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    Is it y/x or -y/x ?

  46. anonymous
    • 5 years ago
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    x ^{m}.y ^{n}=(x+y)^{m+n} this relation is not correct.. \[2^{2}.3^{2}=4*9=36\] RHS:\[(x+y)^{m+n}=(2+3)^{2+2}=5^{4}=625\]

  47. watchmath
    • 5 years ago
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    Take natural log of both sides we have \[m\ln x+n\ln y=(m+n)\ln(x+y)\] Then \(\frac{m}{x}+\frac{ny'}{y}=\frac{(m+n)(1+y')}{x+y}\) \(\frac{m(x+y)}{x}+\frac{n(x+y)y'}{y}=\frac{(m+n)x}{x}+\frac{y(m+n)y'}{y}\) \(\frac{n(x+y)-(m+n)y}{y}\cdot y'=\frac{(m+n)x-m(x+y)}{x}\) \(\frac{nx-my}{y}\cdot y'=\frac{nx-my}{x}\) Hence \(y'=y/x\) It follows that \(xy'=y\) Then \(y'+xy''=y''\) \(xy''=0\) \(y''=0\) :D :D

  48. anonymous
    • 5 years ago
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    how did you proceed from this step y'+xy''=y''

  49. anonymous
    • 5 years ago
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    and this relation \[x ^{m}.y ^{n}=(x+y)^{m+n}\] is not true. u do agree with me right?

  50. watchmath
    • 5 years ago
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    The relation doesn't need to be true for all \(x,y\). Like \(x^2+y^2=1\) doesn't need to hold true for all \(x,y\). From \(xy'=y\) take the derivative implicityly (of course we need to use the product rule on the left)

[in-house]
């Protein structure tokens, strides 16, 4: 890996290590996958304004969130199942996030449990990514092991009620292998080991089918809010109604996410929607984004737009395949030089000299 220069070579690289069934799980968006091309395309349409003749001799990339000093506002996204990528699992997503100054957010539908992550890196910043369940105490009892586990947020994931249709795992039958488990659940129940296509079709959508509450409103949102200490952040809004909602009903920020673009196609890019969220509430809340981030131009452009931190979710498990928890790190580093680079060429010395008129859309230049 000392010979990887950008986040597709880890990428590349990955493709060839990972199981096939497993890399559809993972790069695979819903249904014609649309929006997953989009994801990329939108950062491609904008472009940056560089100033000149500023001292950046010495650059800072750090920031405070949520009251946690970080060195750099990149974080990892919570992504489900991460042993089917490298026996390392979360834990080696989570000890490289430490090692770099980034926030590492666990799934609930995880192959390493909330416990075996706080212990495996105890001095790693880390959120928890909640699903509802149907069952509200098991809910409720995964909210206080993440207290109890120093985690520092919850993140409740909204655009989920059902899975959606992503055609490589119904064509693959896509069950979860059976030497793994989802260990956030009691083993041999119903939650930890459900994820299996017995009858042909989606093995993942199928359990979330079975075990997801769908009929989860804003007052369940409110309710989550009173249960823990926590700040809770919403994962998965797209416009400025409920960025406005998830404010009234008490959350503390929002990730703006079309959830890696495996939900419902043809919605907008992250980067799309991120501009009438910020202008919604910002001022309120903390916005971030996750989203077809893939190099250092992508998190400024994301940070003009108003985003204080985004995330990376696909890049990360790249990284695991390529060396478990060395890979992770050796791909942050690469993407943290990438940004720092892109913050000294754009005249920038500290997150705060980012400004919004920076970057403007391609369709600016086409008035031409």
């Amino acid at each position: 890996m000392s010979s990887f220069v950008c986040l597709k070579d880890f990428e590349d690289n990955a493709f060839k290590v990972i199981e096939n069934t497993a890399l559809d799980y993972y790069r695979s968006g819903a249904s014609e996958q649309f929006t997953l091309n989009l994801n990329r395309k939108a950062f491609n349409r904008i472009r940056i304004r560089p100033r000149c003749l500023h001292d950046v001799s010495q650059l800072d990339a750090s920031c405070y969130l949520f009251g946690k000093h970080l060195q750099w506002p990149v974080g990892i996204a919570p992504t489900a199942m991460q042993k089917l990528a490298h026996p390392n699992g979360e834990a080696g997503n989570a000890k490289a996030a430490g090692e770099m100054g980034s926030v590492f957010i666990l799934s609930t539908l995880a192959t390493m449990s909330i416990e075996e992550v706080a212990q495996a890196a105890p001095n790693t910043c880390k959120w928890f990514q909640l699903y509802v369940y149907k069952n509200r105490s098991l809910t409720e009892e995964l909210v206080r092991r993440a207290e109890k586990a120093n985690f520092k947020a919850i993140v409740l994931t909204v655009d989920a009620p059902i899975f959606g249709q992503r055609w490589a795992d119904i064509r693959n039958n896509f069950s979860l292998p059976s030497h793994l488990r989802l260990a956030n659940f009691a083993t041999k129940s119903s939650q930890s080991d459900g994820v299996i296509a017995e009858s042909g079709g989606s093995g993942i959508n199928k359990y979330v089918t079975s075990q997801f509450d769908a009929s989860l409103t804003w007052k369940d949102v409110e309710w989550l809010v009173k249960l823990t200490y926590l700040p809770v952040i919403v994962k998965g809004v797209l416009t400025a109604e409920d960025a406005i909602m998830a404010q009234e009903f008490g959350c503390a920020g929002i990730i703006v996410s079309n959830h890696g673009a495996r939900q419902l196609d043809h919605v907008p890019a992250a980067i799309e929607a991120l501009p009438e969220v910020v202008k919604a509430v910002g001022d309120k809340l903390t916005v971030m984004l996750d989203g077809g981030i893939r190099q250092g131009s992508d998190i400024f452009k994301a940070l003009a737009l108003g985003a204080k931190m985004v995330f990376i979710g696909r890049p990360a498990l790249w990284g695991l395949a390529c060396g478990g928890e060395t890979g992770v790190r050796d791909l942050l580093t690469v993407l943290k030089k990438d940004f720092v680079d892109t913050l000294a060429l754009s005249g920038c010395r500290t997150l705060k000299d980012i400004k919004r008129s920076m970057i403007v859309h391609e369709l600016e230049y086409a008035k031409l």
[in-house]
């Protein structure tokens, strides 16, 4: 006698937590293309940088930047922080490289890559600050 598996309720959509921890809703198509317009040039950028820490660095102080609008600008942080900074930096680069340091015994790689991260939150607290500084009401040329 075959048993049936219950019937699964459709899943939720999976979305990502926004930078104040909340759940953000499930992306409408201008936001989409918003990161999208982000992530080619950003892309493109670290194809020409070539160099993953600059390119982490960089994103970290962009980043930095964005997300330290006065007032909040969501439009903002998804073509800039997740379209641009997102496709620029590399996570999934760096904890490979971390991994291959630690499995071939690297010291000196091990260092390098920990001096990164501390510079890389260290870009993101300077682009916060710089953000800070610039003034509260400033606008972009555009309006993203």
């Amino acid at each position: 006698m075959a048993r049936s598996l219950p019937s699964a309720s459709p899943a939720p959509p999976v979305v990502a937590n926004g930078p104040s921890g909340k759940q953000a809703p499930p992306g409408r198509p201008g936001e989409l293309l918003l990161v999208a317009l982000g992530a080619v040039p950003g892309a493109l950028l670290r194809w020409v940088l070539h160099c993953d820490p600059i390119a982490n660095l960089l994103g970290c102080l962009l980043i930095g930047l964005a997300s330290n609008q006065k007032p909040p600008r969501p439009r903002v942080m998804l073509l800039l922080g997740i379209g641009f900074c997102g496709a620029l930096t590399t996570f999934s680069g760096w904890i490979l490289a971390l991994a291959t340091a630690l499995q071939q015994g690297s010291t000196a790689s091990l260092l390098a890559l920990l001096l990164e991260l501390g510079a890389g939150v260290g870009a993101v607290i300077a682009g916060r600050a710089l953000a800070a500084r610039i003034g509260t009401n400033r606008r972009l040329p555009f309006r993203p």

51. watchmath
    • 5 years ago
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    You have an interesting book. What is the title of your book?

  52. anonymous
    • 5 years ago
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    actually its a solution sheet of a practice question papers i attempted. y'+xy''=y'' xy''=0 plz explain these two steps

  53. watchmath
    • 5 years ago
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    There was a typo on my solution above \(xy'=y\) \(y'+xy''=y'\) \(xy''=0\) If \(x\neq 0\) then \(y''=0\) If \(x=0\), then plug in to the original equation we have \(y=0\) which implies that \(y''=0\) as well.

  54. anonymous
    • 5 years ago
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    oh.. i c now